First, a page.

We enrolled 2325 cases out of a total of 4057 patients registered in our electronic database in the study period. The DSC group included 259 cases (11%), and the remaining 2066 cases (89%) constituted the control group (PSC). The rest of the patients were not considered for this study because cardiac surgery was performed by means of a thoracotomy approach. Differences between both studied groups are discussed at the pre-, trans-, and early postoperative periods as follows.

3.1. Demographic and Clinical Variables Comparison at the Preoperative Period

Table 1 shows demographic and clinical characteristics of both studied groups at the preoperative period. There were more female patients in the PSC group than in the DSC group (50.8% versus 38.6%, ). Mean age was lower in those who received a DSC procedure ( years) than in the PSC group ( years). The requirement of inotropic drugs at the preoperative period was higher in the DSC group than in the PSC group (22.4% versus 4.6%, ), as was the use of mechanical ventilation before the surgical procedure (25.5% versus 5%, ). Operative RACHS-1 risk was higher for the DSC group (74% had a 3 or 4 score) than for the PSC group (82% had a 2 or 3 score). Table 2 shows that the most frequent diagnoses for the DSC group were transposition of the great arteries (28.8%), total anomalous pulmonary vein connection (17%), double outlet right ventricle (10.5%), tetralogy of Fallot/pulmonary atresia with ventricular septal defect (8.9%), valve disorders (5.8%), and univentricular heart (4.6%).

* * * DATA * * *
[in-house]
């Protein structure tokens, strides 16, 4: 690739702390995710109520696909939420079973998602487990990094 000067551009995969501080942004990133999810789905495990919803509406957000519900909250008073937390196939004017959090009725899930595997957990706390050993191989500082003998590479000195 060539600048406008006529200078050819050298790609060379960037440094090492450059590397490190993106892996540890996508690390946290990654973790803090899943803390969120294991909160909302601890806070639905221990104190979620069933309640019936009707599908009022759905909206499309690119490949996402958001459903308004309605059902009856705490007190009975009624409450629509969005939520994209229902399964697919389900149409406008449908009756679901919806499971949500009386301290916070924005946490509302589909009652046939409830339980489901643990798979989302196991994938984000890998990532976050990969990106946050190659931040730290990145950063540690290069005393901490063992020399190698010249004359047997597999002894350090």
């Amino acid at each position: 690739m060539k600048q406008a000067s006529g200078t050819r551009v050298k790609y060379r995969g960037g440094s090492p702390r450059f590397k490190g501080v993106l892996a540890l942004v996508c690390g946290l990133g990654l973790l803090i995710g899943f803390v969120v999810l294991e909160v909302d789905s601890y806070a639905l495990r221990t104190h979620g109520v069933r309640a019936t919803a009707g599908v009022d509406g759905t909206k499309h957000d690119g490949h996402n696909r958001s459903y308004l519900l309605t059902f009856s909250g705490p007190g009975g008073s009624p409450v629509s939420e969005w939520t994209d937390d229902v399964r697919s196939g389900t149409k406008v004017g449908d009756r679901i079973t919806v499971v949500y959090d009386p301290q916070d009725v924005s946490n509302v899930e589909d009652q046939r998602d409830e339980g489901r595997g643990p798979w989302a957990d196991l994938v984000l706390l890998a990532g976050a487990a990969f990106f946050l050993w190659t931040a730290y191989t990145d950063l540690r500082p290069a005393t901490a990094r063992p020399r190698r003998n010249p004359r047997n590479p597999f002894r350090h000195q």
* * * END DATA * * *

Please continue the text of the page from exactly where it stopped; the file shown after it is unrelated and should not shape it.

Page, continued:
Table 1: Demographic and clinical characteristics of the study groups.
Table 2: Congenital heart disease diagnosis of the DSC group.
3.2. Comparison of Variables at the Trans- and Early Postoperative Period

As shown in Table 1, cardiopulmonary bypass and aortic cross clamping times were longer for the primary surgical procedure in the DSC group than in the PSC group (163.7 versus 98.5 min, , and 96.7 versus 56.9 min, , resp.).